Damage to Sundarbans obvious
People who favour the plant are “driven by their own interests”, she told a press conference at Bangladesh Institute of Law and International Affairs in the capital.
“We can certainly understand who is talking in whose interest,” said Sultana, also the convener of the National Committee for Saving the Sundarbans.
The government claimed that the committee was not making statements based on science, she said. “But from the very beginning, we have been presenting scientific data and research findings. We have also shared those with government representatives.”
The former adviser to a caretaker government predicted that if the power plant was set up near the Sundarbans, there might be no immediate effect on the mangrove forest. “But the next generation will hold us responsible.”
The national committee organised the press conference to inform people about the scientific explanations and clarifications made by international experts on “10 questions and answers”. The questions were raised by Bangladeshi expatriate energy expert Arshad Mansoor and the Bangladesh-India Friendship Power Company Ltd (BIFPCL) came up with the answers.
Arshad in his article in a national daily raised the questions. He later said he was happy with the BIFPCL's answers.
Sharif Jamil, joint secretary of Bangladesh Poribesh Andolon (Bapa), explained the international experts' response to the 10 questions.
“We know experts and consultants have been hired to talk in favour of the Rampal power plant. So we took those questions and answer to several international experts,” Sharif said.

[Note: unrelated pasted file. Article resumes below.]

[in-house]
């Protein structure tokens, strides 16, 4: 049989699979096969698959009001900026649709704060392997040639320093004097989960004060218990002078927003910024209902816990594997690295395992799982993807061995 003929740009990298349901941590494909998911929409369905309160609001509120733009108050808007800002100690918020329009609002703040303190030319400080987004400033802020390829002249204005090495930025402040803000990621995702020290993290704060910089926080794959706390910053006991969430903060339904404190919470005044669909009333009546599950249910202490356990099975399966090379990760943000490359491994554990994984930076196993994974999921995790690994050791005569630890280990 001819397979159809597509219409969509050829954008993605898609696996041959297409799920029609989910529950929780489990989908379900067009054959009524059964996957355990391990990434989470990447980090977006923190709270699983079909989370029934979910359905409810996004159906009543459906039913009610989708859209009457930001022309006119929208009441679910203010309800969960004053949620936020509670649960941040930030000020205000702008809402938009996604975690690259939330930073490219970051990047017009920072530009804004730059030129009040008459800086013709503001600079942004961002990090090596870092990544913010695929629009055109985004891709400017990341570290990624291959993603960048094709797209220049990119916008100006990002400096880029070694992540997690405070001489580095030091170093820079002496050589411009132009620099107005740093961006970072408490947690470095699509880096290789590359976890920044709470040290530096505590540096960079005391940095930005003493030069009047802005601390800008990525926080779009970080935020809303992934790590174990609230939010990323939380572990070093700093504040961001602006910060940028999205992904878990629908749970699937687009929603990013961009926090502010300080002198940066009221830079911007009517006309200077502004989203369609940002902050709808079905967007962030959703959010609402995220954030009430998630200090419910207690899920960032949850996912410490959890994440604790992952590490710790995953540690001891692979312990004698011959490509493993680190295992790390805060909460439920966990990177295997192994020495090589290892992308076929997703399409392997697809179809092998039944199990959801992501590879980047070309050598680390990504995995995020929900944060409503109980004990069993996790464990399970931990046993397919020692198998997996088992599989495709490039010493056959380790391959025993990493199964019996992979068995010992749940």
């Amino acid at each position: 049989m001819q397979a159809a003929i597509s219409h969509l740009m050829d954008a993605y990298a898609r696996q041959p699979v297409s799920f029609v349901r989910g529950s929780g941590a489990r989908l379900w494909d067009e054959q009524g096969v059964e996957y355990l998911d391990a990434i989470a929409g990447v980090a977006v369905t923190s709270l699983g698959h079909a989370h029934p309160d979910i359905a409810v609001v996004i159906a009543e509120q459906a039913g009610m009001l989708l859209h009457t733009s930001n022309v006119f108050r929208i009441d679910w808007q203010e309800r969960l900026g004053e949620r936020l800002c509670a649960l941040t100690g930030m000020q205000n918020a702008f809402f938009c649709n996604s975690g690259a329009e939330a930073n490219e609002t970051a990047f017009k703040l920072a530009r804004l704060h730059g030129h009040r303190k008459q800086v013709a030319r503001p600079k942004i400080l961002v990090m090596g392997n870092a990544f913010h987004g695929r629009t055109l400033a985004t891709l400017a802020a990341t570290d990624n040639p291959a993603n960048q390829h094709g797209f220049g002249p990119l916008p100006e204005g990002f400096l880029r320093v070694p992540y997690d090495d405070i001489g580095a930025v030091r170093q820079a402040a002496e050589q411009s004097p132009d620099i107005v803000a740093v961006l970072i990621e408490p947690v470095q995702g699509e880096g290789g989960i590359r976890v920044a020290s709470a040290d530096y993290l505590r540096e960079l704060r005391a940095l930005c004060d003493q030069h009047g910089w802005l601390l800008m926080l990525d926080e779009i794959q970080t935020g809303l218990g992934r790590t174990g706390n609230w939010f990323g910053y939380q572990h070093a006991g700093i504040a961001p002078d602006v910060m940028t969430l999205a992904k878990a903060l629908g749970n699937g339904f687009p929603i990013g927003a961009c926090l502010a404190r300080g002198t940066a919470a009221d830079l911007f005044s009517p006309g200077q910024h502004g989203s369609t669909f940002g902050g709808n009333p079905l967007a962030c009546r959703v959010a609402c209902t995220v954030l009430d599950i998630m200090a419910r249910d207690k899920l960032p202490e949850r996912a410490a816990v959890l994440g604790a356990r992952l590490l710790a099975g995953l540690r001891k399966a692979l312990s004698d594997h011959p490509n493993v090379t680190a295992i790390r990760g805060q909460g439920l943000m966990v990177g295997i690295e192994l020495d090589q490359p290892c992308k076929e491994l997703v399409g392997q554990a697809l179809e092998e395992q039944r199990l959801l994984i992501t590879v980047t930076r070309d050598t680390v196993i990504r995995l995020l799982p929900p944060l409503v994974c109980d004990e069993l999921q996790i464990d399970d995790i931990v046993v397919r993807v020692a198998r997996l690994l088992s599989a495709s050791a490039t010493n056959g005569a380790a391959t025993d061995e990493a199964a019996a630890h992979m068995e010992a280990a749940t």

“We could see from the explanations of international experts that most of the answers of the power plant authorities were either wrong, vague, half-truth or irrelevant to the environmental impact assessment of the power plant,” he added.
Prof Anu Muhammad said they were trying to give scientific explanations on how the power plant would damage the Sundarbans. But the government did not pay heed to their explanations, he alleged.
The government over the years could not save the rivers around the capital from industrial pollution. The rivers, including the Buriganga, were polluted severely. So it has been proved that it would not be possible for the government to save the Sundarbans if the power plant was constructed there, Prof Anu argued.
He expressed fear that the power plant would leave an adverse impact on the entire country.
Rasheda K Choudhury, another former adviser to a caretaker government, said they raised some questions about the power plant and also provided scientific data about the adverse impact of it, but the company never responded to the queries.
However, when the expatriate engineer wrote an article with 10 questions, the power plant authorities responded to those and the expert was satisfied, said Rasheda.
“It seems everything is stage-managed,” she said.